China looks unlikely to give in after U.S. tariff hike
In this Aug. 29, 2018, photo, a man works in an auto parts factory in Liaocheng in eastern China's Shandong province. (Chinatopix via AP)
Joe McDonald, The Associated Press
Published Tuesday, September 18, 2018 8:07AM EDT
Last Updated Wednesday, September 19, 2018 12:30AM EDT
BEIJING -- China unveiled a slew of changes under mounting pressure from U.S. President Donald Trump over technology.
Beijing promised to cut tariffs, open its auto industry and buy American exports. But none of that was what Trump wanted: An end to development policies Washington says are based on theft of know-how and might erode U.S. industrial leadership.
Exporters scrambled to replace lost orders after Trump pulled the trigger in July with his first round of tariff hikes on $50 billion of Chinese imports. Waves of job losses loom over factory towns. So far, however, Chinese leaders express confidence in their $12 trillion-a-year economy and are refusing to budge on tactics they see as a path to prosperity and global influence.
The communist leadership appears no more likely to back down after Trump escalated their dispute Monday by approving penalties on an additional $200 billion of Chinese goods, according to economists, political analysts and business groups.
"Contrary to views in Washington, China can -- and will -- dig its heels in," said the chairman of the American Chamber of Commerce in China, William Zarit, in a statement. "We are not optimistic about the prospect for a resolution in the short term."
Trump's complaints strike at the heart of the Communist Party's view of itself as economic development leader -- a venture capital investor on a national scale, boldly creating new industries.
That role has gained prominence since President Xi Jinping took power in 2012, despite the party's 2013 pledge to give market forces a "decisive role" in the state-dominated economy.
Reform advocates complain state-owned companies that dominate banking, energy and other industries are getting bigger. They say that ignores the lessons of three decades of market-style changes that propelled China's economic boom.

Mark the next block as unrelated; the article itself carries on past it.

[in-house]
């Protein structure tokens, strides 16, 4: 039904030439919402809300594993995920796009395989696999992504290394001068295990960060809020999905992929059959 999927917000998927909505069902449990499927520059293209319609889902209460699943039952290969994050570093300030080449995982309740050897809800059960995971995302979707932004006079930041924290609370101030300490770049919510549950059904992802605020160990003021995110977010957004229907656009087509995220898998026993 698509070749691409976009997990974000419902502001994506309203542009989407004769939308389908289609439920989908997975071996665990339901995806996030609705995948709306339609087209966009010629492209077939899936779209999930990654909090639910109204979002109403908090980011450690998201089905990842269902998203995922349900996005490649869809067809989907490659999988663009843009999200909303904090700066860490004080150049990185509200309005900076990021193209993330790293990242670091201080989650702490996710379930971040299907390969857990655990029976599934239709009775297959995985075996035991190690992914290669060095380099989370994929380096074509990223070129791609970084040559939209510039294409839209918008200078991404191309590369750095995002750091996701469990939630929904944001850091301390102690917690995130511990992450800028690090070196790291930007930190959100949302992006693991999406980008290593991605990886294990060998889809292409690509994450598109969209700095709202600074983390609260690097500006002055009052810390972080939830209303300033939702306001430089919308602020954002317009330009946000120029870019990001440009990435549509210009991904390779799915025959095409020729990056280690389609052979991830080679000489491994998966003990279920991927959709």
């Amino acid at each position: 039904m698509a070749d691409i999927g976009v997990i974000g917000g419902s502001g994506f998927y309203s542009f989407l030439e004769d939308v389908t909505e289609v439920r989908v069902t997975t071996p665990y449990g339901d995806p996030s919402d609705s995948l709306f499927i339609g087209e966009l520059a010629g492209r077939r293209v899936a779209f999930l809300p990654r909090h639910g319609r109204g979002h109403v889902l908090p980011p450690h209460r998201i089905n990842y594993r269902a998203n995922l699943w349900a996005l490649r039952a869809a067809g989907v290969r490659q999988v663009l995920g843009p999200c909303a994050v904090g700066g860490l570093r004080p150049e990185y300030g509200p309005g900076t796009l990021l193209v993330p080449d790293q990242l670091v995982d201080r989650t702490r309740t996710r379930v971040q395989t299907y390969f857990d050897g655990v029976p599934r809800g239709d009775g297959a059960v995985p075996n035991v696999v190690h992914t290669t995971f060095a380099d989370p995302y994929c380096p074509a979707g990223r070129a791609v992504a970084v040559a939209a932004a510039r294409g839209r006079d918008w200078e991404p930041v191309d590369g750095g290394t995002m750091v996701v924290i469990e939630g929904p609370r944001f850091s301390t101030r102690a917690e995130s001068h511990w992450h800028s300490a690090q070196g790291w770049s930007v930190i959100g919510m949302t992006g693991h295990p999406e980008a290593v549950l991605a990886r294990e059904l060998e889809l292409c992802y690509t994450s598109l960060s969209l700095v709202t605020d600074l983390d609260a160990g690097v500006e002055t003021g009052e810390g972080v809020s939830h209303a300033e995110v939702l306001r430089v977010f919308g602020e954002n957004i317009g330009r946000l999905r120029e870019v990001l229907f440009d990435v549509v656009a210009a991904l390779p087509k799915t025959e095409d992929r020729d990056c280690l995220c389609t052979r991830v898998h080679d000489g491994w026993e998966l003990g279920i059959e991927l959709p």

Beijing is still figuring out what Washington wants, said Citigroup economist Li-Gang Liu.
"The bottom line from the U.S. side is not clear," Liu said in an email. "Without clarity as to what President Trump wants from the Chinese exactly, it is difficult to see any progress ahead."
The ruling party sees initiatives including "Made in China 2025," which calls for state-led creation of global champions in robotics, electric cars and other fields, as essential for raising incomes for China's poor majority and restoring the country to its historic status as a technology and cultural leader.
Washington, Europe and other trading partners complain that explicitly nationalistic goals of creating Chinese global brands and promise subsidies to local competitors violate Beijing's promises to treat companies equally. American officials also say Beijing steals or pressures foreign companies to hand over technology.
While rebuffing U.S. pressure, Beijing has unveiled other changes long sought by its trading partners.
The government announced in April it would allow full ownership of electric car manufacturers beginning this year and lift all ownership caps in the industry by 2020. Beijing agreed to join the European Union in proposing reforms of the World Trade Organization, which Washington complains is antiquated and unable to cope with Chinese-style challenges.